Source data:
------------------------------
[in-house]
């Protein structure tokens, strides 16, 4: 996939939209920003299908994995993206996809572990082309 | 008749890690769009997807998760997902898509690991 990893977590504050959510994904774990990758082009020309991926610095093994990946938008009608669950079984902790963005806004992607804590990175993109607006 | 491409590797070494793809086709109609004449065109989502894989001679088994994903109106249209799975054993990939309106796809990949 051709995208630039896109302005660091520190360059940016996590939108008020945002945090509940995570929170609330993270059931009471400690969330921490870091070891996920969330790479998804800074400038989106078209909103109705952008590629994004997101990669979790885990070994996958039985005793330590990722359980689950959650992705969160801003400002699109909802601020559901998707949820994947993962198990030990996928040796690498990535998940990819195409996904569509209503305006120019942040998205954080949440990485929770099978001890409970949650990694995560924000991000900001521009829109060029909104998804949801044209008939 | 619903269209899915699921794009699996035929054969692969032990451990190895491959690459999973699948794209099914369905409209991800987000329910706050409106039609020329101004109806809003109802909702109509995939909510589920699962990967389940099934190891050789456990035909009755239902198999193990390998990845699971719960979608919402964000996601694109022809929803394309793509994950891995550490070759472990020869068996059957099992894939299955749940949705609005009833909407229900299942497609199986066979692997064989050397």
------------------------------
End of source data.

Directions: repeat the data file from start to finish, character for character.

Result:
[in-house]
């Protein structure tokens, strides 16, 4: 996939939209920003299908994995993206996809572990082309 | 008749890690769009997807998760997902898509690991 990893977590504050959510994904774990990758082009020309991926610095093994990946938008009608669950079984902790963005806004992607804590990175993109607006 | 491409590797070494793809086709109609004449065109989502894989001679088994994903109106249209799975054993990939309106796809990949 051709995208630039896109302005660091520190360059940016996590939108008020945002945090509940995570929170609330993270059931009471400690969330921490870091070891996920969330790479998804800074400038989106078209909103109705952008590629994004997101990669979790885990070994996958039985005793330590990722359980689950959650992705969160801003400002699109909802601020559901998707949820994947993962198990030990996928040796690498990535998940990819195409996904569509209503305006120019942040998205954080949440990485929770099978001890409970949650990694995560924000991000900001521009829109060029909104998804949801044209008939 | 619903269209899915699921794009699996035929054969692969032990451990190895491959690459999973699948794209099914369905409209991800987000329910706050409106039609020329101004109806809003109802909702109509995939909510589920699962990967389940099934190891050789456990035909009755239902198999193990390998990845699971719960979608919402964000996601694109022809929803394309793509994950891995550490070759472990020869068996059957099992894939299955749940949705609005009833909407229900299942497609199986066979692997064989050397």